Hidden

051048048057054055054050124053048048124052048048Why are we hiding? Or— What is it we try to hide? Too many of us exert a lot of energy trying to hide, or trying to hide something about ourselves that, if revealed, would expose us.

The artistry of Bev Doolitle (1947-   ) depicts objects hidden to the casual observer. We are so much like the horses in her paintings. If people were to look intently at our life, what is it we would try to hide? I’ve worked with some people whose biggest fear in getting married was being known. I tried to assure them that being known, and still loved, was the best part of being married; I’m not sure they bought it.

What drives us to hide things? Insecurity, fear, shame, dishonesty? Or worse, why do we hide ourselves? Of course, if you’ve been betrayed or used, there is some warrant for it. You don’t want to be hurt that deeply again.

The issue, basically, is one of safety. We ALL want to feel safe. So we hide the parts of us that would expose us. This is wise…, to a point. But our need for safety can also choke the spirit within us. It can bind us in a box with just slits through which we take in the outside world.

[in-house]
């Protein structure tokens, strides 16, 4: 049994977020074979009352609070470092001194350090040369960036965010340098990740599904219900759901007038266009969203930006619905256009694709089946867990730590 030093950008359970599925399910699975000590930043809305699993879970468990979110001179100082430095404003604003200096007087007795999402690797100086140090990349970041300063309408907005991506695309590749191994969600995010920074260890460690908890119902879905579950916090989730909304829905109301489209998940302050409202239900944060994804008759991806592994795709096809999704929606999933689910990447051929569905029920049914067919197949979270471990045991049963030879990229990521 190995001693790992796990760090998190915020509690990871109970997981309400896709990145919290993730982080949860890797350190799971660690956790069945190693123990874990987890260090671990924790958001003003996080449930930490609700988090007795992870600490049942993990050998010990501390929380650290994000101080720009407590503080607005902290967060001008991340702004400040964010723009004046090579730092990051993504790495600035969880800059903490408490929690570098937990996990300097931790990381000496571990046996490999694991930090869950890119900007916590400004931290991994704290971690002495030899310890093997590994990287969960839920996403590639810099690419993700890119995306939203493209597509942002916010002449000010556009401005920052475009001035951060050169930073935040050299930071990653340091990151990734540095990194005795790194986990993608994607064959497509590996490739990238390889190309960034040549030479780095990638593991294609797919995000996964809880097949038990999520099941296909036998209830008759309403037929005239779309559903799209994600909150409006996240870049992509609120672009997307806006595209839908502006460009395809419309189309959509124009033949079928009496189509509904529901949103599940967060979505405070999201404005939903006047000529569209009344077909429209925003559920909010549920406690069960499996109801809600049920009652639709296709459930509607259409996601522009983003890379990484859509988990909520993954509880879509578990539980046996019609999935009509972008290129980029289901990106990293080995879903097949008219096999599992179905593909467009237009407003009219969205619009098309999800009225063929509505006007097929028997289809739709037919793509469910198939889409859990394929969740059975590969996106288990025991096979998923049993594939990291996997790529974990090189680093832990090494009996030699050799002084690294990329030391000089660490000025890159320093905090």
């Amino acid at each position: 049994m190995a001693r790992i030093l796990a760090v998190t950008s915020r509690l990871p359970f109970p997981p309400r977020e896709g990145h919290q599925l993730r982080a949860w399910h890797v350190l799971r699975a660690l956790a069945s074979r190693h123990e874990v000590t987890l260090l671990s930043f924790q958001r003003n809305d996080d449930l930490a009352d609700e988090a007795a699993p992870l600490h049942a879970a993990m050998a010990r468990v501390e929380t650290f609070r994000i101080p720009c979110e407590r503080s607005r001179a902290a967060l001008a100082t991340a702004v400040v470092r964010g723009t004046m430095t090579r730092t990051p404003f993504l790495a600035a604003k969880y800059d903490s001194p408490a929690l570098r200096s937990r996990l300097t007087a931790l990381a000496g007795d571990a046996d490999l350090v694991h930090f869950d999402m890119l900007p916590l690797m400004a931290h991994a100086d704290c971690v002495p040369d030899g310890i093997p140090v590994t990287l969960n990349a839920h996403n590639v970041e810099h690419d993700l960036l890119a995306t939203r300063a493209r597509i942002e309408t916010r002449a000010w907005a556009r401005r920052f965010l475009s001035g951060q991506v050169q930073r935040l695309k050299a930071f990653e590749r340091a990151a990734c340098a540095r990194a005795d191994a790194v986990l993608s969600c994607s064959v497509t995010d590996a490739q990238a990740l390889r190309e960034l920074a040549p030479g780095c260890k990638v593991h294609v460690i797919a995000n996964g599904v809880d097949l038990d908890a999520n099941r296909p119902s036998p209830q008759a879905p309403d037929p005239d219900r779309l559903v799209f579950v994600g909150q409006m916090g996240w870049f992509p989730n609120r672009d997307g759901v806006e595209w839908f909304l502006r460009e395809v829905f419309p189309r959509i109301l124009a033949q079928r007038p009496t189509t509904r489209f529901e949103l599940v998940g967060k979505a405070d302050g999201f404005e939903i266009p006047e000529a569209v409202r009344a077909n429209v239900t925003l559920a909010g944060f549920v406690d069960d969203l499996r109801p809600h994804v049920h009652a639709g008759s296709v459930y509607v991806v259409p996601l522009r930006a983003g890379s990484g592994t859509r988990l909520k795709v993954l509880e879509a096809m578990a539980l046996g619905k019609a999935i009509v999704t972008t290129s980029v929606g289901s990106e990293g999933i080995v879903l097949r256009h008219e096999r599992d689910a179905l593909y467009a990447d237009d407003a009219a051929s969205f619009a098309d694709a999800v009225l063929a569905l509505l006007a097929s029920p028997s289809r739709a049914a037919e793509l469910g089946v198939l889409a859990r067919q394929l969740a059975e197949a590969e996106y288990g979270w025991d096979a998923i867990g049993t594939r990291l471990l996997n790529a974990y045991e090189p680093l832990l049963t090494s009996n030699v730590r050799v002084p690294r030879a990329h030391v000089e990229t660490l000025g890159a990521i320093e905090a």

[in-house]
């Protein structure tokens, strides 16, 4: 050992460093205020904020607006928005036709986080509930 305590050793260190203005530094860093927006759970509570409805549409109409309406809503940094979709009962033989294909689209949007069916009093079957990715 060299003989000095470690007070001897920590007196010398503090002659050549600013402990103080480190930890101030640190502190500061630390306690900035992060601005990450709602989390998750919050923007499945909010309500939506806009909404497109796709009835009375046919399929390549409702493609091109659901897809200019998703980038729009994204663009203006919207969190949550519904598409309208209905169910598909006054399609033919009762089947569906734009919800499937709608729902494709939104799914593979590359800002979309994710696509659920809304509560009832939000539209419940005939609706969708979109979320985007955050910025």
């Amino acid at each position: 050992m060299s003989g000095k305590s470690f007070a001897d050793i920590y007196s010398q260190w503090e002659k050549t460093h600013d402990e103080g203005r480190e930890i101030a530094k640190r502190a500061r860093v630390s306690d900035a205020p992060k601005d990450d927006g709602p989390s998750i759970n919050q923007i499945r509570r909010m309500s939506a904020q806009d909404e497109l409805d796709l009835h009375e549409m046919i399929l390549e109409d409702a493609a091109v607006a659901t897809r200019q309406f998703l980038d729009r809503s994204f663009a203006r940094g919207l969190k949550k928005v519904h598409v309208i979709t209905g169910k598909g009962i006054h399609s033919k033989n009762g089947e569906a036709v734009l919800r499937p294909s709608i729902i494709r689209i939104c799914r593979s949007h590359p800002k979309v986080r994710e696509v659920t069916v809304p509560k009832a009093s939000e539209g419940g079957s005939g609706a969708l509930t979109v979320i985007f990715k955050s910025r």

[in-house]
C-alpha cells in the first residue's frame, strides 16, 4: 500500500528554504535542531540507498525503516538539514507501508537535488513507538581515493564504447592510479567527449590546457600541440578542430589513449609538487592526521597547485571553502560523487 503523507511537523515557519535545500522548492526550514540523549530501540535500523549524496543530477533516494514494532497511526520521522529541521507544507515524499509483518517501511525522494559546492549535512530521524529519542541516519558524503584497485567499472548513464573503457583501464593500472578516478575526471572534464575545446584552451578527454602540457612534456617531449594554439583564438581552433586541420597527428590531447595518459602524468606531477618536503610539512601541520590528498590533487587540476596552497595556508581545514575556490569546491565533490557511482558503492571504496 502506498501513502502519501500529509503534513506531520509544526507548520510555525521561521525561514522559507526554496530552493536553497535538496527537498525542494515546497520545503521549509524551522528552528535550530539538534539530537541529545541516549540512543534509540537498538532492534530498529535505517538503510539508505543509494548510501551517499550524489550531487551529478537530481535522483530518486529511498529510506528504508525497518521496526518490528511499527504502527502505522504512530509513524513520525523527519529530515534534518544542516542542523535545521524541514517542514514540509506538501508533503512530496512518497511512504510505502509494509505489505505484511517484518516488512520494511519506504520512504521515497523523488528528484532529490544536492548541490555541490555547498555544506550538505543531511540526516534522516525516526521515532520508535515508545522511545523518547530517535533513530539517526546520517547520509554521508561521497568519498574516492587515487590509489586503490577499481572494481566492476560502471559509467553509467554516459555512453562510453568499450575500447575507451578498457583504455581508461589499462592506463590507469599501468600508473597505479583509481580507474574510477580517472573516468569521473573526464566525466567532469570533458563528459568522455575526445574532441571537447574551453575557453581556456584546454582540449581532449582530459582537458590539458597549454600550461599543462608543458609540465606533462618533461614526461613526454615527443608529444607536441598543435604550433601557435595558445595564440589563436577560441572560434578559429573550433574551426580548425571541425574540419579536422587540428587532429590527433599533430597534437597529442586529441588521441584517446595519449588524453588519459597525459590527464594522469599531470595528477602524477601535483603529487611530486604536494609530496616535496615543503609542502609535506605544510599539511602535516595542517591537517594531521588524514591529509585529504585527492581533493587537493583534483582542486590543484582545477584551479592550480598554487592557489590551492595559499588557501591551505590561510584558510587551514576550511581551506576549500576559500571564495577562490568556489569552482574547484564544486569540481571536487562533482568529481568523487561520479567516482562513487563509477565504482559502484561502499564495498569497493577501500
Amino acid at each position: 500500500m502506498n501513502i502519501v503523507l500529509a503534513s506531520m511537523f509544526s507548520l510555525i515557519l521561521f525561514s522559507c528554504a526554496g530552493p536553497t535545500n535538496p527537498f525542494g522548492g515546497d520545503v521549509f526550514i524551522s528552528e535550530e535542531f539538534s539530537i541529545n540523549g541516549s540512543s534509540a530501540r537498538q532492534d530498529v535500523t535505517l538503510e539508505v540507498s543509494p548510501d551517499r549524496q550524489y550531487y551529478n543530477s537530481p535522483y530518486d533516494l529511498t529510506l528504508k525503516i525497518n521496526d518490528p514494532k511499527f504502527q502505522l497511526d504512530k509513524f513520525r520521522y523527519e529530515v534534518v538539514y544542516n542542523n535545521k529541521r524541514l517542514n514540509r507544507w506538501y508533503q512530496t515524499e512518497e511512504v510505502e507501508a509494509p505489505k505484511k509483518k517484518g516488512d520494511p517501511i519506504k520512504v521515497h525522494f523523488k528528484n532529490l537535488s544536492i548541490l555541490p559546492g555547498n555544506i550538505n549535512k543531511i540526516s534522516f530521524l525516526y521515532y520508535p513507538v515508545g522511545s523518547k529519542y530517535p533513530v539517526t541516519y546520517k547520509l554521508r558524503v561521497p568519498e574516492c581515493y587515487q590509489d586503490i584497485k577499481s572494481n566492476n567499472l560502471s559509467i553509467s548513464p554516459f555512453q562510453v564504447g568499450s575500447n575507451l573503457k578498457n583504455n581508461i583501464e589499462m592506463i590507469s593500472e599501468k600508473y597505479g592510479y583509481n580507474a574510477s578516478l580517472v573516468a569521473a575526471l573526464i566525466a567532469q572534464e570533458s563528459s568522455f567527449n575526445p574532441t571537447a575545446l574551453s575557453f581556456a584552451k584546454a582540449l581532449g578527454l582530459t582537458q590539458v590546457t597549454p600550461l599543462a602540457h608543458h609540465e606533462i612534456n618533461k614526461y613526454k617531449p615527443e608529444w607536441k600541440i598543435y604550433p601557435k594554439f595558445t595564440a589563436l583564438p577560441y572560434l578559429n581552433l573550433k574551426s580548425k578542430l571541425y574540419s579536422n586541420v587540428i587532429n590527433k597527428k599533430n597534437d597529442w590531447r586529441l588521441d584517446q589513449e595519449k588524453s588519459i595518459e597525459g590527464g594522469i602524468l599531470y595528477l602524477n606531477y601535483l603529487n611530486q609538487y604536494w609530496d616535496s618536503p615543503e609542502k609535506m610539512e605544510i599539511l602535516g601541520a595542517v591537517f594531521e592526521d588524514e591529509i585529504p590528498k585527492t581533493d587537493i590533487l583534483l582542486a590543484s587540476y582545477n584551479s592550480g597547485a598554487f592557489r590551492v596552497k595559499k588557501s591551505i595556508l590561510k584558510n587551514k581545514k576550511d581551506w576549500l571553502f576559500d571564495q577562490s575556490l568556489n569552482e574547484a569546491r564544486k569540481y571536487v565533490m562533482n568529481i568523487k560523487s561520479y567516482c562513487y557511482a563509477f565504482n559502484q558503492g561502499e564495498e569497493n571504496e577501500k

Would you like to escape your box and take in more of the outside world? Here are some ideas—

  • Spend time with people. Reflecting off of them will give you insights into yourself. You’ll surprise them; they’ll surprise you.
  • Try something that engages your soul. Doesn’t matter what. Just not too much over the line. Deeper discussion, life challenging experiences. Hold back on sky-diving.
  • Build one-safe-friendship. Create a confident.
  • Create a private novel about the kind of life you’d like to live. Then, slowly, start to live it.

Hiding takes a lot of energy. Think what you might be accomplishing if you didn’t have to work so hard at hiding your true self. Think of the energy you could invest in developing new dreams, new skills or new relationships. Be intentional. Remaining hidden, if pursued over a long period of time, results in further isolation; and that creates further fear of being known.